With space for an equestrian business, a greenhouse for growing your own veg, a wine store and a gym; this five-bedroom home has all the ingredients for a country retreat.
The decked roof terrace of this two-bedroom flat is perfect for summer drinks while large windows and ample storage space make for a light and spacious interior.
Set sail for this four-bedroom farmhouse in Cowes. With five acres of land and an indoor pool, this home oozes character. There is even potential to let a one-bedroom annexe.
Surrounded by approximately 15 acres of grounds, this six-bedroom grade II-listed home has been extensively refurbished yet retains many period features.
This four-bedroom home comes with a two-bedroom cottage and commercial office, with planning to extend, in a stunning courtyard setting.
In a pretty Norfolk village, this four-bedroom family home is surrounded by landscaped gardens, with even a self-contained annex for guests.
A few miles from the seaside at Perranporth, this four-bedroom farmhouse sits amongst nine acres of idyllic grounds - including a lake and two barns used as holiday lets.
This five-bedroom home is arranged over three floors of a converted Victorian hospital, offering spectacular views of the Pentland Hills - only three miles from the city centre.
This four-bedroom detached home comes with grounds that span to approximately 2.5 acres, as well as two large patio areas and a double garage.
This four-bedroom cottage is a Grade II-listed town house, well-located for the thriving market town of Nailsworth.
A four-bedroom apartment on the ground floor of a stunning period property in North Yorkshire, with two kitchens and a large south-west facing garden.
This high-spec two-bedroom home is part of a smart collection of new flats at Beaufort Park and has a large decked balcony that's perfect for summer drinks.
Capitalise on the fabulous views of Trevone Bay by taking two homes and creating one spacious boutique B&B. Just a cliff-top walk from Padstow.
Overlooking a golf course, this six-bedroom Edwardian detached home spans four storeys and retains many period features including the original, operational servants' bells...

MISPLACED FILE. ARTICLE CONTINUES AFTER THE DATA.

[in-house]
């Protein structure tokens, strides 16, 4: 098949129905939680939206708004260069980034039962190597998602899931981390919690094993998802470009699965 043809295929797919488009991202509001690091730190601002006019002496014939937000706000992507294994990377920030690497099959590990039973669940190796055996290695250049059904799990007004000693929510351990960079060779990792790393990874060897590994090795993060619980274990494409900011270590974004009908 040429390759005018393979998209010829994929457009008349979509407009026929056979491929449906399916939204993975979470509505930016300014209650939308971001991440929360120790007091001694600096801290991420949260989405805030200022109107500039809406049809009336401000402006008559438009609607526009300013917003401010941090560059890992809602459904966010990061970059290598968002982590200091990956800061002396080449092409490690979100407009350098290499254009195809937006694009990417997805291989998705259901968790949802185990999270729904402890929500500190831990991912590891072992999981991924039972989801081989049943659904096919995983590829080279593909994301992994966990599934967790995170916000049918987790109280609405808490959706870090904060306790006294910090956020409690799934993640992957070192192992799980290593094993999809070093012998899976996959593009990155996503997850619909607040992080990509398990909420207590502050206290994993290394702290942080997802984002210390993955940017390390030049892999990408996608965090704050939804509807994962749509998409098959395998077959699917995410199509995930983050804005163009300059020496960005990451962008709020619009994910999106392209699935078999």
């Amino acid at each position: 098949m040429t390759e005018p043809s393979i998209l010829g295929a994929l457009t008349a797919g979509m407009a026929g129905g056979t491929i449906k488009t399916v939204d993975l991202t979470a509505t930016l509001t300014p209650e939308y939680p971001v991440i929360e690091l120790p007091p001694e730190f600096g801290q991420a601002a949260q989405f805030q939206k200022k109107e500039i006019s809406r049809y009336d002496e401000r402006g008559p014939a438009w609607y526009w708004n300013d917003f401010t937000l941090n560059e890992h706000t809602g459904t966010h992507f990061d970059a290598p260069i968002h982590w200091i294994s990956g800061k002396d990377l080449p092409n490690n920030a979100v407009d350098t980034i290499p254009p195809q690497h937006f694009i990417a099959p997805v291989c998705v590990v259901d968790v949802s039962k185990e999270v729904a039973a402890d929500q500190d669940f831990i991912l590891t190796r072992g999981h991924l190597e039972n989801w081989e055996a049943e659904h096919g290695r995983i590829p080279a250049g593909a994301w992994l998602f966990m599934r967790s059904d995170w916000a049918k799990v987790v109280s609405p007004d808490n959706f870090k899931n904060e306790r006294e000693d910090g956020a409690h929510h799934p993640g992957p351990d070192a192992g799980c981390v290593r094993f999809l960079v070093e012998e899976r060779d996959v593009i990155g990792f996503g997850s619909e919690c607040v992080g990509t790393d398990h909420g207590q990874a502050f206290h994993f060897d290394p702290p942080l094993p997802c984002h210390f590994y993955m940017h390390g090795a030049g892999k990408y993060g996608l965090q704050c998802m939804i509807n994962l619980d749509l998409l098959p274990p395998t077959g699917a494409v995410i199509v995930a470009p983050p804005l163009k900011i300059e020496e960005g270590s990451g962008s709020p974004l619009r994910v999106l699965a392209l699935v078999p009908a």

On the edge of the city, this six-bedroom home comes with an outdoor swimming pool and a large garage block that has annexe potential.
In a Grade II-listed manor just outside of Bath, this three-bedroom home is arranged on two floors with a skylight in a vaulted roof line.
Open the living room's bi-fold wooden doors to reveal a retro-style kitchen, and a conservatory leading to a paved garden at this three-bedroom home.
A Grade II-listed, four-bedroom home, in a charming Somerset village, with a two-storey studio that could be converted into a holiday cottage
A modern four-bedroom Victorian home, within walking distance to the high street
A luxury apartment in the Gothic mansion of Wyfold Court in Kingwood, offers six bedrooms spread over three floors and a turret
This school conversion, near Stockwell Tube, oozes New York loft style. The one-bedroom flat features double height ceilings and exposed brick work
This six-bedroom Georgian home is on three floors with open fireplaces, a two-oven Aga, an annexe, and cottage gardens with outbuildings and a car barn
High Crest House covers an impressive 9384sq ft, with almost three acres of grounds including a tennis court and summer house enclosed by electric gates
A six-bedroom farmhouse with separate accommodation in converted stables. Situated in the village of Church Aston, within walking distance to the market town
A two-bedroom flat with under-heated walnut floors and bespoke built-in storage. The Tube and Clapham Common are a short stroll away
A refurbished seven-bedroom townhouse with staff quarters, cinema room, superb gym, steam room and plunge pool